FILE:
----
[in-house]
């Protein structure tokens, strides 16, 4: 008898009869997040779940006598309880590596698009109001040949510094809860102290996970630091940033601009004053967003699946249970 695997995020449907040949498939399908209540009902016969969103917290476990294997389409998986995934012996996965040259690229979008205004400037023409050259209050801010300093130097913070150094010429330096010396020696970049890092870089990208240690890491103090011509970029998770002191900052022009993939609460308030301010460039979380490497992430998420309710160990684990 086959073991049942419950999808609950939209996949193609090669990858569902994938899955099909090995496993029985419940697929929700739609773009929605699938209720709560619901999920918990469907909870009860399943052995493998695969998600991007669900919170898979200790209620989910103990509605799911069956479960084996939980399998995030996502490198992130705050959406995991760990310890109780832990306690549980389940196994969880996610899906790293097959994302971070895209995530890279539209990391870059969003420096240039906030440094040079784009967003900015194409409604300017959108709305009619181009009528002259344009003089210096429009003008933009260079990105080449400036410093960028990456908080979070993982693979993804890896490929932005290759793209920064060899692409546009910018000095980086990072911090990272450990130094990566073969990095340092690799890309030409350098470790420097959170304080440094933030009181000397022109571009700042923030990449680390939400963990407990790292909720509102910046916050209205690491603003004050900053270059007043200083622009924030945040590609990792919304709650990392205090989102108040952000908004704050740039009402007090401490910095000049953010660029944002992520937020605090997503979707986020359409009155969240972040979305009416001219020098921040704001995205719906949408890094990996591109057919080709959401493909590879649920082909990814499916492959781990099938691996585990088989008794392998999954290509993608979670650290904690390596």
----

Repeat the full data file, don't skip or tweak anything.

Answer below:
[in-house]
């Protein structure tokens, strides 16, 4: 008898009869997040779940006598309880590596698009109001040949510094809860102290996970630091940033601009004053967003699946249970 695997995020449907040949498939399908209540009902016969969103917290476990294997389409998986995934012996996965040259690229979008205004400037023409050259209050801010300093130097913070150094010429330096010396020696970049890092870089990208240690890491103090011509970029998770002191900052022009993939609460308030301010460039979380490497992430998420309710160990684990 086959073991049942419950999808609950939209996949193609090669990858569902994938899955099909090995496993029985419940697929929700739609773009929605699938209720709560619901999920918990469907909870009860399943052995493998695969998600991007669900919170898979200790209620989910103990509605799911069956479960084996939980399998995030996502490198992130705050959406995991760990310890109780832990306690549980389940196994969880996610899906790293097959994302971070895209995530890279539209990391870059969003420096240039906030440094040079784009967003900015194409409604300017959108709305009619181009009528002259344009003089210096429009003008933009260079990105080449400036410093960028990456908080979070993982693979993804890896490929932005290759793209920064060899692409546009910018000095980086990072911090990272450990130094990566073969990095340092690799890309030409350098470790420097959170304080440094933030009181000397022109571009700042923030990449680390939400963990407990790292909720509102910046916050209205690491603003004050900053270059007043200083622009924030945040590609990792919304709650990392205090989102108040952000908004704050740039009402007090401490910095000049953010660029944002992520937020605090997503979707986020359409009155969240972040979305009416001219020098921040704001995205719906949408890094990996591109057919080709959401493909590879649920082909990814499916492959781990099938691996585990088989008794392998999954290509993608979670650290904690390596």